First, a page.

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CHAUFFEURS, LOCAL 301 v. HOLLAND

UNITED STATES DISTRICT COURT FOR THE NORTHERN DISTRICT OF ILLINOIS, EASTERN DIVISION


March 12, 1990

CHAUFFEURS, TEAMSTERS & HELPERS, LAKE COUNTY, ILLINOIS, LOCAL 301, et al., Plaintiff,
v.
MICHAEL H. HOLLAND, Election Officer, Defendant

Suzanne B. Conlon, United States District Judge.

The opinion of the court was delivered by: CONLON

MEMORANDUM OPINION AND ORDER

SUZANNE B. CONLON, UNITED STATES DISTRICT JUDGE

 Plaintiffs Chauffeurs, Teamsters & Helpers, Lake County, Illinois, Local 301, et al., *fn1" ("the Chicago plaintiffs") filed suit against Michael H. Holland ("Holland"), an election officer appointed pursuant to a consent decree between the United States and the International Brotherhood of Teamsters ("IBT"). The consent decree, entered by the United States District Court for the Southern District of New York (Edelstein, J.) ("the New York court"), provided for extensive changes in the nominating and election procedures for IBT officers. Under the consent decree, no final judgment has been entered. Judge Edelstein retains jurisdiction over the implementation of the consent decree and disputes over its implementation.

 The Chicago plaintiffs filed this action directly attacking the New York court's consent decree. The New York court enjoined the Chicago plaintiffs from pursuing this action except to dismiss the complaint. The Chicago plaintiffs have not complied with the New York court's order. Holland moves to dismiss the complaint under Fed.R.Civ.P. 12(b)(6) for failure to state a claim upon which relief may be granted. Alternatively, Holland moves to transfer the action to the New York court pursuant to 28 U.S.C. § 1404(a).

 Plaintiffs' response to Holland's motion to dismiss was received by the court several days after the filing deadline. By then, the court had dismissed the complaint because of plaintiffs' default. After plaintiffs' delinquent brief was filed, the court treated the response as a motion to reconsider. Holland was granted an extension of time to file a response to the motion to reconsider. The motion to reconsider is granted and the motion to dismiss is reviewed anew.

 I. Background

 In June 1988, the United States of America ("the government") filed a civil action in the New York court under the Racketeer Influenced and Corrupt Organizations Act ("RICO") against IBT and its officers and executive board. The parties reached a settlement agreement prior to trial providing for a consent decree.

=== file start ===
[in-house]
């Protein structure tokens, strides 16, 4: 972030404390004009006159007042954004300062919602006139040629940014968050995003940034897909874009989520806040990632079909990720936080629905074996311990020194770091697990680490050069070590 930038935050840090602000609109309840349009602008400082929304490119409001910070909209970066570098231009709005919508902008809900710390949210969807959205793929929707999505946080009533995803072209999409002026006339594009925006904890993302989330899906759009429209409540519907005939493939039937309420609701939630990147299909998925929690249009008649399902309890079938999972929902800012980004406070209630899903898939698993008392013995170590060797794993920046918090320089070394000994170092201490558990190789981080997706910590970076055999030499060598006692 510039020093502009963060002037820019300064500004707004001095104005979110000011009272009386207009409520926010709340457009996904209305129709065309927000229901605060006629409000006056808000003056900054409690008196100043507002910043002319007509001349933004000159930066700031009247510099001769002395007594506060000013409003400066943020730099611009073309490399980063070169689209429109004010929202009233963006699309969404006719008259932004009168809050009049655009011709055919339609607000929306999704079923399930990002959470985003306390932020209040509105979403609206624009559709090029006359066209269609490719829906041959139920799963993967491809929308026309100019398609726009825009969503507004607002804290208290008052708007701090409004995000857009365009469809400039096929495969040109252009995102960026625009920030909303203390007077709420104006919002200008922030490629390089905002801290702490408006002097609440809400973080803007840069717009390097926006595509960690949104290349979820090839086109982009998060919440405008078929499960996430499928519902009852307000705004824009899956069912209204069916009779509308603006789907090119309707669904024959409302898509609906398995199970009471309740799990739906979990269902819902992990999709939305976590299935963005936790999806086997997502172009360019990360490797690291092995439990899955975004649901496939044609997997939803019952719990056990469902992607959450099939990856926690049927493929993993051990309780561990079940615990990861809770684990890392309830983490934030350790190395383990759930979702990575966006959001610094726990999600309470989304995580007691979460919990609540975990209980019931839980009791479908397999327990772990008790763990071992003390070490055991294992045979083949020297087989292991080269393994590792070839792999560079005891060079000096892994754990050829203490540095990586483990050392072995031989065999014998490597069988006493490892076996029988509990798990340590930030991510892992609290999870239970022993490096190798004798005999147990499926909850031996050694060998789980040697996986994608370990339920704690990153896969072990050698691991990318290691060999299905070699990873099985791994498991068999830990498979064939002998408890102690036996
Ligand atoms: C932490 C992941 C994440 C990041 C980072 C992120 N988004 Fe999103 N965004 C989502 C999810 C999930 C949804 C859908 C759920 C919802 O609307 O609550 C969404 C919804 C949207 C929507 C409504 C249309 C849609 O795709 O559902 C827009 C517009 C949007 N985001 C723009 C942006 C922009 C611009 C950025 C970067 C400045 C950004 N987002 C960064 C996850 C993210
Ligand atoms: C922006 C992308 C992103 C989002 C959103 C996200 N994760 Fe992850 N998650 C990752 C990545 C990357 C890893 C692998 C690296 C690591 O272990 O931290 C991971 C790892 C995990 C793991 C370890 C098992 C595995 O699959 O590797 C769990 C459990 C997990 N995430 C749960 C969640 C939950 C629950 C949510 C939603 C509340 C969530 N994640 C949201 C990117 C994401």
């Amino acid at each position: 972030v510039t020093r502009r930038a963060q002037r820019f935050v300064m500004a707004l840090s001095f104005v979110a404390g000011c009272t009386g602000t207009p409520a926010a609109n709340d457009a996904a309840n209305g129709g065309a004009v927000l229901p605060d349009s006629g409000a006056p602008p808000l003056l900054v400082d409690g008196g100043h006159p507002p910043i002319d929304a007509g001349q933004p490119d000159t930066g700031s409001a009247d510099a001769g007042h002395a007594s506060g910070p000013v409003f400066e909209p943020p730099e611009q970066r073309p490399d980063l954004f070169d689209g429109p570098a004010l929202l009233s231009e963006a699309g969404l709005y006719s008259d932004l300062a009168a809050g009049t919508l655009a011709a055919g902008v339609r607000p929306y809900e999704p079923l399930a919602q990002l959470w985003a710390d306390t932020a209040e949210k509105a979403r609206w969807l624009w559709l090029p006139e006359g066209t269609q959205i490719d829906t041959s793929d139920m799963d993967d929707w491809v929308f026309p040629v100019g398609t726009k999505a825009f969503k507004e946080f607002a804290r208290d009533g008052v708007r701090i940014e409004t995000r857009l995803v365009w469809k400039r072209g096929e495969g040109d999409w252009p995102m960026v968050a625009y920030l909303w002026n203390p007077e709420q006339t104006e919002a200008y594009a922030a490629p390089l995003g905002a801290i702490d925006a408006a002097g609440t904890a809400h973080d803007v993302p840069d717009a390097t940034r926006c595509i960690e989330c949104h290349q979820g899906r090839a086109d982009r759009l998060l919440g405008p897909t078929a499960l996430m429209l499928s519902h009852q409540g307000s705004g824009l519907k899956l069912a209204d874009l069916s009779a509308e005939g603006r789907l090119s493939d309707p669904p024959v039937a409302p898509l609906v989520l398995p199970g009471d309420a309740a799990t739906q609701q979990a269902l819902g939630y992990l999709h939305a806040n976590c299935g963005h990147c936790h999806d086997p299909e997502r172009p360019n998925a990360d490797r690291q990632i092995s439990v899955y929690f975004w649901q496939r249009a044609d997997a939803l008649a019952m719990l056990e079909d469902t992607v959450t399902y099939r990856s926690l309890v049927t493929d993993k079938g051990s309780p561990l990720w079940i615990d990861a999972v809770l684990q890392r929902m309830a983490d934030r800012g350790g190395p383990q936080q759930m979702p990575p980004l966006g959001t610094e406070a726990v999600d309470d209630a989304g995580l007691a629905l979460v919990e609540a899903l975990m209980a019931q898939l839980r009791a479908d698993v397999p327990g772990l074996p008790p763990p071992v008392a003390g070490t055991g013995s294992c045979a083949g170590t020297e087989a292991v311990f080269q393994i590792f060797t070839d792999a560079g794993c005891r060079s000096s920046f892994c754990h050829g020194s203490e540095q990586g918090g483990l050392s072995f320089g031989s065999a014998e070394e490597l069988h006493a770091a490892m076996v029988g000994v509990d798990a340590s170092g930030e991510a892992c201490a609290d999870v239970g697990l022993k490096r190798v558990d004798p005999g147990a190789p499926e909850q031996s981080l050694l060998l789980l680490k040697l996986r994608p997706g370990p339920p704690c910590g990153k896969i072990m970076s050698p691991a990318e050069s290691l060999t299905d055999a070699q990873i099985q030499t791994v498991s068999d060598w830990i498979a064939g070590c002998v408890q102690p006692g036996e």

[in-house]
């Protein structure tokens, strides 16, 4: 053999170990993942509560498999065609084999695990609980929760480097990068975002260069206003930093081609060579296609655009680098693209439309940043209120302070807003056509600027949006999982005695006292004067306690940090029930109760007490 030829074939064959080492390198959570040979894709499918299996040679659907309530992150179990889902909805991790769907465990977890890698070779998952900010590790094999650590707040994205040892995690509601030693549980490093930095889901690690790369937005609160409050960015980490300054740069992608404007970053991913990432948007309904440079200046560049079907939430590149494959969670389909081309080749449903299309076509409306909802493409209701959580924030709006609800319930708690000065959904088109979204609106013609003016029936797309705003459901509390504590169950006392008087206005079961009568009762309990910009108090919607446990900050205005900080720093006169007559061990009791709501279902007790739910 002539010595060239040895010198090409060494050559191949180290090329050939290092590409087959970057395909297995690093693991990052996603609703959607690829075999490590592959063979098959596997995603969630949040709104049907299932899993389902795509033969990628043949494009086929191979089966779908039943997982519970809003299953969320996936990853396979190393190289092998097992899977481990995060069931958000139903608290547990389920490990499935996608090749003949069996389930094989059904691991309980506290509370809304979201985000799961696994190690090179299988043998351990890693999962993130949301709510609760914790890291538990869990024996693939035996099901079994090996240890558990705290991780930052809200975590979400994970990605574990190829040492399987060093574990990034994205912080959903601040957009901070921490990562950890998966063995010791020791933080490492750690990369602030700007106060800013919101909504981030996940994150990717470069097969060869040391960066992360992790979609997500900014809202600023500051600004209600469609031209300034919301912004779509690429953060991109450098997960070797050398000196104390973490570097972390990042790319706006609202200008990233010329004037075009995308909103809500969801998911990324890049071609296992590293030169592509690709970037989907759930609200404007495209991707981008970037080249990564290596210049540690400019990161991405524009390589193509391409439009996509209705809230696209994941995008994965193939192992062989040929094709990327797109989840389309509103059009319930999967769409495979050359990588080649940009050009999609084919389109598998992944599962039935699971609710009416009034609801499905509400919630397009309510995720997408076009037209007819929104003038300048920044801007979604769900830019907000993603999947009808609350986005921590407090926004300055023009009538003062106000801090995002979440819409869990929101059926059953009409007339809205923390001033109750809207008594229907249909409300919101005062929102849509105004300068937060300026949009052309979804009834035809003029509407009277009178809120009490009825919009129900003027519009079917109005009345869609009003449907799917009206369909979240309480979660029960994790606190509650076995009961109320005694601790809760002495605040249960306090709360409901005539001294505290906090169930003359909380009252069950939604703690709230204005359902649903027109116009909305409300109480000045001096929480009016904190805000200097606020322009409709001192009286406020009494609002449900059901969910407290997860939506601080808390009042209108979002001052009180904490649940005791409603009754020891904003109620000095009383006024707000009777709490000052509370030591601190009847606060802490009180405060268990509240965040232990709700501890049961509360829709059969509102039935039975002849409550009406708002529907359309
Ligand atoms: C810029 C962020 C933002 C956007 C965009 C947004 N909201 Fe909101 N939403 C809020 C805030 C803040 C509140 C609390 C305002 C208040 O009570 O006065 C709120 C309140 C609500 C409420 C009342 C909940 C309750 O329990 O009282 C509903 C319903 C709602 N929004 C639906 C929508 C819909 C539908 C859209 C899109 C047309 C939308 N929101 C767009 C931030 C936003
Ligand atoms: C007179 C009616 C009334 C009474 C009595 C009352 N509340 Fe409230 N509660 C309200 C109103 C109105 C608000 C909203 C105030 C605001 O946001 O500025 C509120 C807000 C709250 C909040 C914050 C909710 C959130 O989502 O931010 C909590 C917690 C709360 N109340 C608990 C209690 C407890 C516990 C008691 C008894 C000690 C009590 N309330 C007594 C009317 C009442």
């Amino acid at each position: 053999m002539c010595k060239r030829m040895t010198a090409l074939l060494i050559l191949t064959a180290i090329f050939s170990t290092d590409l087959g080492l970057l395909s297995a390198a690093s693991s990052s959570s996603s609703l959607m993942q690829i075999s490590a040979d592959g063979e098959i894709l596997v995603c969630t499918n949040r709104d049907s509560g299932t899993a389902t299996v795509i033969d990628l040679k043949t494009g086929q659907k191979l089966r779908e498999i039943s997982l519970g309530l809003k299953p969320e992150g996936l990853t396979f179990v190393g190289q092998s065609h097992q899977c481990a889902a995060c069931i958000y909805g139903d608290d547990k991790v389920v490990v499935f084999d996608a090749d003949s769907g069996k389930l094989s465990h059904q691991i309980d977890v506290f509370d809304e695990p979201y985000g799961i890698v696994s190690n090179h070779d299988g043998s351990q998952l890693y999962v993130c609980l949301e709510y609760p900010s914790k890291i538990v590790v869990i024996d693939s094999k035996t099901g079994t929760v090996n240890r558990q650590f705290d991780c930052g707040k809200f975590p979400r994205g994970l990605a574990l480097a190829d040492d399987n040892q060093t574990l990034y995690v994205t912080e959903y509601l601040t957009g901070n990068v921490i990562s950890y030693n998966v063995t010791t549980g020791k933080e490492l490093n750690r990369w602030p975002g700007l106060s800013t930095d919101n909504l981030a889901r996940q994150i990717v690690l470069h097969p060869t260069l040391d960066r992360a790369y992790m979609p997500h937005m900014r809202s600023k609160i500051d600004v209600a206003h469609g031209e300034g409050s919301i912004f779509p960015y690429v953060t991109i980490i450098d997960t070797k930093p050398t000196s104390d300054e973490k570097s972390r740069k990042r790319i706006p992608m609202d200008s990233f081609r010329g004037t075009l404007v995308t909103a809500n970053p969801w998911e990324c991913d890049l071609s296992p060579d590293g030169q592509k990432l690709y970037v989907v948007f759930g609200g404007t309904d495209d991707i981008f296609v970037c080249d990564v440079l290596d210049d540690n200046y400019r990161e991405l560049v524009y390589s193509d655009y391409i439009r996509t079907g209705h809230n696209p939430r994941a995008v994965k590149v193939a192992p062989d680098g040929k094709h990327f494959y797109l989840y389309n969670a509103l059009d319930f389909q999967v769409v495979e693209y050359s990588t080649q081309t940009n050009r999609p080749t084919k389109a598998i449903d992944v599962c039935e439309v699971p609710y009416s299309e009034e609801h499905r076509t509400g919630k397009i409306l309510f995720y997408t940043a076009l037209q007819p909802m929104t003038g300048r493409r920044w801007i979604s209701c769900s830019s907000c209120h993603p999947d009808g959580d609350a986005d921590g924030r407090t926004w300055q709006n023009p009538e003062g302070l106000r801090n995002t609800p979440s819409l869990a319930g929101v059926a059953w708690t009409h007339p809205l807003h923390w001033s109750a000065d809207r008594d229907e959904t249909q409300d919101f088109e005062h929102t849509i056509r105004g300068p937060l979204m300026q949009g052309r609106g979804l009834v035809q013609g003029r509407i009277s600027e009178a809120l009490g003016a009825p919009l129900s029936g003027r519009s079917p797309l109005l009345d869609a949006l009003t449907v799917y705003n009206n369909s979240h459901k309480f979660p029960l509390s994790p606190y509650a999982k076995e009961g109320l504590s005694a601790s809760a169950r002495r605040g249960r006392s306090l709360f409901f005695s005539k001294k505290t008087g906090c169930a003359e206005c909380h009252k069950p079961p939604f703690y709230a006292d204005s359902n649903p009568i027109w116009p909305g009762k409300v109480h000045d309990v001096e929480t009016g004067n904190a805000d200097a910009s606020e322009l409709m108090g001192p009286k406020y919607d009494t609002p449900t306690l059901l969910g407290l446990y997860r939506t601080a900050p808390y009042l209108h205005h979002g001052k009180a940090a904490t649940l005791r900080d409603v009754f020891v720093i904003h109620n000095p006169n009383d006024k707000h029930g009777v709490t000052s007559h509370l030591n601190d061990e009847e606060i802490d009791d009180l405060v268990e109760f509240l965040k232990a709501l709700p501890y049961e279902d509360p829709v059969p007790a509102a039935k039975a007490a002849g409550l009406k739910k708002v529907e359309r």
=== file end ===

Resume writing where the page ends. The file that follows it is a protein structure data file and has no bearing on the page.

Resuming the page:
The officers of the IBT consist of the General President ("President"), General Secretary-Treasurer ("Secretary-Treasurer"), sixteen Vice Presidents-International Representatives ("Vice Presidents") and three Trustees-International Representatives ("Trustees"). These officers constitute the General Executive Board. Under the IBT constitution, delegates from local unions elect IBT officers at a convention. Each local union is entitled to at least one delegate. Larger local unions are entitled to more delegates. Delegates are chosen first from the elected officers of the local unions and then, if additional delegates are needed, from elected business agents and non-salaried elected officers of the local unions.

 The consent decree established a new election process: (1) direct rank and file secret ballot elections for 1991 delegates to the IBT international convention; (2) secret ballot delegate voting for nomination of the IBT President, Secretary-Treasurer and Vice Presidents and (3) direct rank and file secret ballot voting on the nominees. The consent decree provided for the New York court to appoint an administrator, investigator and election officer (collectively "the court officers") to oversee differing aspects of the operations of the IBT, with the election officer, Holland, to supervise the new IBT nomination and election process.

 The consent decree provides that no final judgment is to be entered on the RICO action prior to the satisfactory completion and implementation of the terms and conditions of the order. Consent decree paras. 16, 17. The consent decree grants the New York court "exclusive jurisdiction to decide any and all issues relating to the administrator's actions or authority. . . ." Consent decree para. 16. The New York court has resolved disputes between IBT and the administrator regarding the consent decree. In October 1989, the administrator, Frederick Lacey, filed an application with the New York court to define the scope of the election officer's authority under the consent decree. On October 18, 1989, the New York court issued an opinion concluding that the election officer had broad powers to institute meaningful election reforms. United States v. Int'l Bhd. of Teamsters, Warehousemen and Helpers of Am., 723 F. Supp. 203 (S.D.N.Y. 1989).